I post this in the comfort of knowing if I am off base there will be others more experienced and knowledgeable than I who will set me straight. And I will have learned.

I just wanted to mention this angle.

Harold
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post #9 of 18 Old 11-20-2014, 12:10 PM
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Originally Posted by Hondo View Post
Although I currently interact with 23 horses daily on various levels and ride 2-3 times weekly, I am very new to horses and have fallen very hard for them and that may well be the reason for my following comments.

I am really troubled by the use of derogatory terms to describe a horse's behavior. I have the capacity to be obnoxious but I'm not sure the horse does. I believe the horse has a better reason behind his behavior than just being obnoxious.

And where a derogatory word is used to describe or think about a horse, there could be a derogatory attitude toward the horse. And if that were the case, I have become persuaded that the horse would not only know but react also.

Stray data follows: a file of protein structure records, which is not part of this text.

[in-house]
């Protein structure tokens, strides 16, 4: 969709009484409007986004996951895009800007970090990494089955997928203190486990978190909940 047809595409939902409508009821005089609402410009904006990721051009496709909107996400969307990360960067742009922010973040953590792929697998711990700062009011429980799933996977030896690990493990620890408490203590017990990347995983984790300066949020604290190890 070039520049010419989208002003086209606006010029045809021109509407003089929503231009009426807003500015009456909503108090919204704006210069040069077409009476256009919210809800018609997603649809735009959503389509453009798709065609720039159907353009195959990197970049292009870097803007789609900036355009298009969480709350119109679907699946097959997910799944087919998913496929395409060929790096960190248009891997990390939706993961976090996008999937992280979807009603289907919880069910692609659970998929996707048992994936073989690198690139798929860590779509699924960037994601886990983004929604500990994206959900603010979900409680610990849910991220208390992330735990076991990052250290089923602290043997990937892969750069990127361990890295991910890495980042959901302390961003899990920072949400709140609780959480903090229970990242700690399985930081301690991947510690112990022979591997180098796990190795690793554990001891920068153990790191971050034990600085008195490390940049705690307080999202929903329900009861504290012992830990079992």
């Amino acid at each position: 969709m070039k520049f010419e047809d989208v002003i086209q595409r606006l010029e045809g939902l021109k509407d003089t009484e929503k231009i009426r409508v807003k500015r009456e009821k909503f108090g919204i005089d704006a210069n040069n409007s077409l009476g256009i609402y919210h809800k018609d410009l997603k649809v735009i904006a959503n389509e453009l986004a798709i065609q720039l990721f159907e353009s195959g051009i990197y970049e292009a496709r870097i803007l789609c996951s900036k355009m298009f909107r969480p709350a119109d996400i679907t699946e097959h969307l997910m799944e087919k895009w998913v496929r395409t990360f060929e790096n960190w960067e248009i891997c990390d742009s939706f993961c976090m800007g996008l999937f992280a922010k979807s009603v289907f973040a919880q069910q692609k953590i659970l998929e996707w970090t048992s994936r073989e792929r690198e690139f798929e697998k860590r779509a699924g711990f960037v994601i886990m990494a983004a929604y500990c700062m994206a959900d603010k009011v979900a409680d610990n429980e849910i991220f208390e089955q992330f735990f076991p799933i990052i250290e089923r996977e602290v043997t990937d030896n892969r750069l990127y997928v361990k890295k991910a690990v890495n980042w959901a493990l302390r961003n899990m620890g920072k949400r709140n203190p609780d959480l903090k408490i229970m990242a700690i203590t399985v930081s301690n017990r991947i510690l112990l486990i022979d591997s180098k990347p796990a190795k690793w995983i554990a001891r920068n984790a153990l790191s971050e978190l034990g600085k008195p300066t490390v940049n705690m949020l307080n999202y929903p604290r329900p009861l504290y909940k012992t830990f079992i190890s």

Please do not take any of this as personal. During the last several months I have wrestled deeply with the light in which I have viewed horses.

I post this in the comfort of knowing if I am off base there will be others more experienced and knowledgeable than I who will set me straight. And I will have learned.

I just wanted to mention this angle.

Harold
I don't disagree with what you have said, but am confused where you're getting the negative tone from the OP and I don't get one at all. I Don't see her using the word obnoxious, she said obstinate which isn't what I would consider derogatory.
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post #10 of 18 Old 11-20-2014, 12:27 PM
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Have you been petting/rubbing the horse, speaking to her in soothing tones? If so, you'll have to stop because if the timing isn't right she's sees it as a reward. Never allow her to put her head in your space which is a circle about 3' around you. You may go into hers. When you saddle and bridle her do it in a business like manner, no hesitation, just saddle her up. Keep running the thought thro your mind "Mess with me and you'll die". Horses surprising pick up on this and can be more mindful. It also shows leadership. If she locks up again, bend her nose around toward your boot and rather than turn the front end, move that heel back and make her move her butt around. This is harder for the horse to do. When you've completed a circle ask her to move on. If she won't, repeat and repeat until she will. She's getting so far from the barn and wants to go no farther.